Tuesday, August 25, 2015


I have a fondness for all things Australian. I do not have a fondness for bugs, but for this critically endangered Australian insect I’ll make an exception.

Let’s meet the Lord Howe Island Stick Bug!

Photo credit: Rohan Cleave, Melbourne Zoo

Lord Howe Island is a small crescent piece of land east of Sydney, Australia. At one time, in the not too distant past, it was home to the Lord Howe Stick Bug pictured above. Then one day, a trade ship ran aground on the shores of the island. Soon, some rats escaped from the ship. Those rats, which were not indigenous to the island, feasted on Lord Howe Stick Bugs. As a result, for eighty years, it was believed that this unusual insect was extinct.

Unexpectedly, the insect was rediscovered in 2001 high atop Ball’s Pyramid. Ball’s Pyramid is an inhospitable and unlikely refuge. The bug was found living in a single bush in a crevice of rock. Two researchers, including Rohan Cleave (above Arkive photo credit), from the Melbourne Zoo, brought two of the stick bugs back to the mainland and began a breeding program.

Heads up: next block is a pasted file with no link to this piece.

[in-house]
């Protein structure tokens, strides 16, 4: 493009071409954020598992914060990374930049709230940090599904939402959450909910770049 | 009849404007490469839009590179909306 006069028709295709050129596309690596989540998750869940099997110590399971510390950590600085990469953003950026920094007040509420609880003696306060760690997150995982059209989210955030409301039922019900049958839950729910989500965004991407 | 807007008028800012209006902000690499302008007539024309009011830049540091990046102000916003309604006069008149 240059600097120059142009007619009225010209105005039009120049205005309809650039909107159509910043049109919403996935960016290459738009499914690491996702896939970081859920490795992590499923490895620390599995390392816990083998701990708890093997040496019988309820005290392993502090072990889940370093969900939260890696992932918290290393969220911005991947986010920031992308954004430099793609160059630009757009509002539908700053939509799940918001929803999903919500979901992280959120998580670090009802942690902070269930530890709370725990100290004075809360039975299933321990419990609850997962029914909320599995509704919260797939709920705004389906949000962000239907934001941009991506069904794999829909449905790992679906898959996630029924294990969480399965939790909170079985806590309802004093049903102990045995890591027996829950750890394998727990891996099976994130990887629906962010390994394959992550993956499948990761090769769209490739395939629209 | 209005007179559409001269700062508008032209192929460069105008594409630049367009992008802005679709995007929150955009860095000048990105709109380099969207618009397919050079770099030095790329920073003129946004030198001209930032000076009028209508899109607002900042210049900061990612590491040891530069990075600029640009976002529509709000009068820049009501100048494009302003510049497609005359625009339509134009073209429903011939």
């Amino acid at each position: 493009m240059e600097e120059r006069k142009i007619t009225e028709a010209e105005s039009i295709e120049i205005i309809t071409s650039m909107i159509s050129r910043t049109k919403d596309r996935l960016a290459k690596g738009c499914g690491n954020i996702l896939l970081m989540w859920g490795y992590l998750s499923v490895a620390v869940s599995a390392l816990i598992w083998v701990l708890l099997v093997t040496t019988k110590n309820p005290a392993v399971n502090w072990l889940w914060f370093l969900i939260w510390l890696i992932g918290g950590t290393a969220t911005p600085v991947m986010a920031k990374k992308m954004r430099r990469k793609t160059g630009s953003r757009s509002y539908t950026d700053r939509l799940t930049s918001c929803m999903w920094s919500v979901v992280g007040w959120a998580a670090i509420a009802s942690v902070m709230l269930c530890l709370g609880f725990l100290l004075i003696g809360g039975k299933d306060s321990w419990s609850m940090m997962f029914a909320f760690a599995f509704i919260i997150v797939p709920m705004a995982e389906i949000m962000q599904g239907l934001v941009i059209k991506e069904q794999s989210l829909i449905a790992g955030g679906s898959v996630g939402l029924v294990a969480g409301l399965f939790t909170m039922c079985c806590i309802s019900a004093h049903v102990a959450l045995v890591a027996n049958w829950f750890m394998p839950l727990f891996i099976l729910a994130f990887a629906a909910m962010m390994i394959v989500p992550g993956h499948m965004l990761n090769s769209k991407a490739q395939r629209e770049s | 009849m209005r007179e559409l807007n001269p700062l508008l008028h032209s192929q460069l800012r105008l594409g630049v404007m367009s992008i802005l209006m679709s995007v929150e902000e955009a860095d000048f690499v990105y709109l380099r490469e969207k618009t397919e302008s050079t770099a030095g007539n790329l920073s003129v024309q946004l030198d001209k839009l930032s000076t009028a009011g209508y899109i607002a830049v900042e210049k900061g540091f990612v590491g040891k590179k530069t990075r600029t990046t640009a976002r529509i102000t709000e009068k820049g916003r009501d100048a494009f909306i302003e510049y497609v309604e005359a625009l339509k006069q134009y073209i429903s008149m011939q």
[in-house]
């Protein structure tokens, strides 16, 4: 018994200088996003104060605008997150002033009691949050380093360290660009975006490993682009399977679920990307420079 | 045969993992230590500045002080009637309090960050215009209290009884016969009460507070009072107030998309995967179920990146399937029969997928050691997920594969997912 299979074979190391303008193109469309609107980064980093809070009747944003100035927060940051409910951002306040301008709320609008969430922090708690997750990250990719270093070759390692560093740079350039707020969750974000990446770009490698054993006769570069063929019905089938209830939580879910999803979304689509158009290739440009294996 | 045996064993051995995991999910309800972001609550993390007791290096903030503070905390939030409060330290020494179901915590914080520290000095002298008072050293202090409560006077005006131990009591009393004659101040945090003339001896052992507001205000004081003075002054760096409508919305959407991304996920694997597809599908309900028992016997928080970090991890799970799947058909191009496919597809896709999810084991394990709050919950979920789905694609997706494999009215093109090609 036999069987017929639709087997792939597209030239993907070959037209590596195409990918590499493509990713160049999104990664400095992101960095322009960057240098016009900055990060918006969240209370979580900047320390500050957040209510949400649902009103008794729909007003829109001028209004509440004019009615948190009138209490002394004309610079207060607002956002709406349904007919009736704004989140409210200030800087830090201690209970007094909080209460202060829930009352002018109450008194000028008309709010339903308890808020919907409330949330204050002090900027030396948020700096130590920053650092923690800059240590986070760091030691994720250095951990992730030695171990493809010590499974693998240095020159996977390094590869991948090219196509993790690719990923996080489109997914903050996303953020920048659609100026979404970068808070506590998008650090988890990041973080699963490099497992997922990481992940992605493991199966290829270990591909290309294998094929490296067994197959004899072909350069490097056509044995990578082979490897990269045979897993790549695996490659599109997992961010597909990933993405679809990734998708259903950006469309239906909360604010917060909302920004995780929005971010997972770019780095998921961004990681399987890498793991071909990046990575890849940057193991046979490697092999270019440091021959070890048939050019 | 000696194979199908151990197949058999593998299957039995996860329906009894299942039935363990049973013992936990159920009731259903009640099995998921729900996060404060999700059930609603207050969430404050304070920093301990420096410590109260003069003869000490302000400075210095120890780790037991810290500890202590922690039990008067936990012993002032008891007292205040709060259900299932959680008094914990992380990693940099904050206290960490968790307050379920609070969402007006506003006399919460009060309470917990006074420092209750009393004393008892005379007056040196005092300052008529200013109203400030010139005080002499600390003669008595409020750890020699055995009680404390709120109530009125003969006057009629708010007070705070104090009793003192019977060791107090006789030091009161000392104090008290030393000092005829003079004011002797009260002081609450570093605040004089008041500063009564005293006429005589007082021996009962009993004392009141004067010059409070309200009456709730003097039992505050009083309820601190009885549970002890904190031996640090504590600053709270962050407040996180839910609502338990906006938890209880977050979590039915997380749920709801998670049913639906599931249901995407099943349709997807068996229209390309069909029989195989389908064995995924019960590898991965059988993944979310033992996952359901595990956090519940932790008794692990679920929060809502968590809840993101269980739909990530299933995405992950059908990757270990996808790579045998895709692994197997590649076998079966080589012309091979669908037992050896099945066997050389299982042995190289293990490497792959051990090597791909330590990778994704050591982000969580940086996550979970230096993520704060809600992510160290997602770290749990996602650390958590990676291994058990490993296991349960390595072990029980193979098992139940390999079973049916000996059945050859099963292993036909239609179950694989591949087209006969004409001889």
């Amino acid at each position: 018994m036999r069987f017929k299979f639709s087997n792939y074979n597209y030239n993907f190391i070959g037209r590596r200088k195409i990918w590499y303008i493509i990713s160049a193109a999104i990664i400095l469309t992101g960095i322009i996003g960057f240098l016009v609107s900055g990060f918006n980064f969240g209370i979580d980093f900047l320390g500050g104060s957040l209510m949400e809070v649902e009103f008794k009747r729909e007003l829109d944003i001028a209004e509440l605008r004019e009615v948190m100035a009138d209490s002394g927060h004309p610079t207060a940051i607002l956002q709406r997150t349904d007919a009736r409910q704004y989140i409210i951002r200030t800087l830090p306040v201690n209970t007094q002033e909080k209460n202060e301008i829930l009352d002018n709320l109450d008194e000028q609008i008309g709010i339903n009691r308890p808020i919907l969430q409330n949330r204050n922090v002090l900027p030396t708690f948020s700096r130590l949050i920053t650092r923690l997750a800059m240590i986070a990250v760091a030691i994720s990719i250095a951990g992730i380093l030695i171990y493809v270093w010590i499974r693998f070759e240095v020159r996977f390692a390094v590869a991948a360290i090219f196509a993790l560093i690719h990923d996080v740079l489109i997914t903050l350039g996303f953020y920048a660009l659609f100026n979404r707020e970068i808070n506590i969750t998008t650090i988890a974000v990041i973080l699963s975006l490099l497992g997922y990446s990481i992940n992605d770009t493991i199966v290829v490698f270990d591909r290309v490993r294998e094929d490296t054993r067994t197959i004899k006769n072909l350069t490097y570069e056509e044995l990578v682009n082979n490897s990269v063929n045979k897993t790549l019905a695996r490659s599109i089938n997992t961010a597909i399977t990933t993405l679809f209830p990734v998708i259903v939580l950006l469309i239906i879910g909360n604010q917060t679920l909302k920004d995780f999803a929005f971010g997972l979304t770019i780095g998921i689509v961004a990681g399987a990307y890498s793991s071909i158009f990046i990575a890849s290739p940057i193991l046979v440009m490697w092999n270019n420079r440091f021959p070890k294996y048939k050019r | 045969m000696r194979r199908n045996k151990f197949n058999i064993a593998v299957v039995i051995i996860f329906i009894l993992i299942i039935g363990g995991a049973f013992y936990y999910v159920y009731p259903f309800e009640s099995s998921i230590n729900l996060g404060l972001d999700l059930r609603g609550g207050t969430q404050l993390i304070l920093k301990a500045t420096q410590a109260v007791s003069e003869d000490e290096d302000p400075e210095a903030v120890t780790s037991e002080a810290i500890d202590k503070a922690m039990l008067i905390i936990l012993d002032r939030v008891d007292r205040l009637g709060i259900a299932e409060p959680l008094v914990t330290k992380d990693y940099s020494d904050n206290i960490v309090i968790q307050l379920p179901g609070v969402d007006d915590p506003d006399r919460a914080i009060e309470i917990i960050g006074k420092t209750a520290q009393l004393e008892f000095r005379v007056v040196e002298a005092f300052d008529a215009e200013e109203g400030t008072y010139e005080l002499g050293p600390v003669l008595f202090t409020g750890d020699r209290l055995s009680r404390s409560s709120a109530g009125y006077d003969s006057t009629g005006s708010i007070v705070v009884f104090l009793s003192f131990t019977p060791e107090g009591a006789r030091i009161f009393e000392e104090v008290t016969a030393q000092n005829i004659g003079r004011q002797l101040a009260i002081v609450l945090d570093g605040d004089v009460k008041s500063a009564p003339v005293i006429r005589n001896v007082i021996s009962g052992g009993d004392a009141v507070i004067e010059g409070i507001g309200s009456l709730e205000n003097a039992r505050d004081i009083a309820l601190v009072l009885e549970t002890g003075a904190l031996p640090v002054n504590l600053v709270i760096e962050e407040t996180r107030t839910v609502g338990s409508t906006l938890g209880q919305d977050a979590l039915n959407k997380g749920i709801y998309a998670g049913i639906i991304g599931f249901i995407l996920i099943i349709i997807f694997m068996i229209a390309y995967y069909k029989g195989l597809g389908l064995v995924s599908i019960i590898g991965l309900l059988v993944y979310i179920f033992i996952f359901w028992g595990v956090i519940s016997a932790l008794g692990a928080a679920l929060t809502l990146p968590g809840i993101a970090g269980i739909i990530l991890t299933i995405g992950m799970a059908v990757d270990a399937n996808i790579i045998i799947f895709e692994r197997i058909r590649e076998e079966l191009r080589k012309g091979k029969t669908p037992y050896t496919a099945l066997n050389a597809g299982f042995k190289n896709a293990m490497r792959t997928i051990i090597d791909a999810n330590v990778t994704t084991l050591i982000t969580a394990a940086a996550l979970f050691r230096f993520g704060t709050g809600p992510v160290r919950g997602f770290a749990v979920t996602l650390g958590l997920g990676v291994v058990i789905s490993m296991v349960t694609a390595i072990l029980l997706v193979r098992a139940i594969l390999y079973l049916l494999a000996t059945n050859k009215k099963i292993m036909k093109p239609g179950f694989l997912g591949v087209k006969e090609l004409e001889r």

Ball's Pyramid. Credit: Fanny Schertzer; Wikimedia

The Lord Howe Island Stick Bug is the world’s most endangered invertebrate, so the breeding program, which is ongoing in Melbourne, is very important.

This bug is a flightless nocturnal insect. At birth it is green and it is referred to as a nymph, which simply means that it is immature. Then it goes through several molts (loss of skin) or sloughs (removal of outer covering). After each molt, it grows and by the time it is six months old it has reached maturity and is dark brown or black in color.

Immature Lord Howe Island Stick Bug
Photo: Rohan Cleave (Melbourne Zoo)

Mature Lord Howe Island Stick Bugs will clump together for protection in what is called ‘stacking.’ There are only 20 to 30 individuals left in the wild, and they are at risk of being wiped out by any random event of nature or weather at Ball’s Pyramid.

Stacking Lord Howe Stick Bug
Photo Credit: Rohan Cleave

For more information on this unusual insect, visit the following sites:

I found a very interesting and informative video for you. Enjoy!

I hope you enjoyed this week’s buggy post. It is a bit of a creepy looking bug, but still a wonder of nature. I’m sure you agree.

Jeanne E. Rogers, Award Winning Author
The Sword of Demelza and The Gift of Sunderland
Middle Grade Fantasy Where Endangered Animal Heroes Roam the Pages!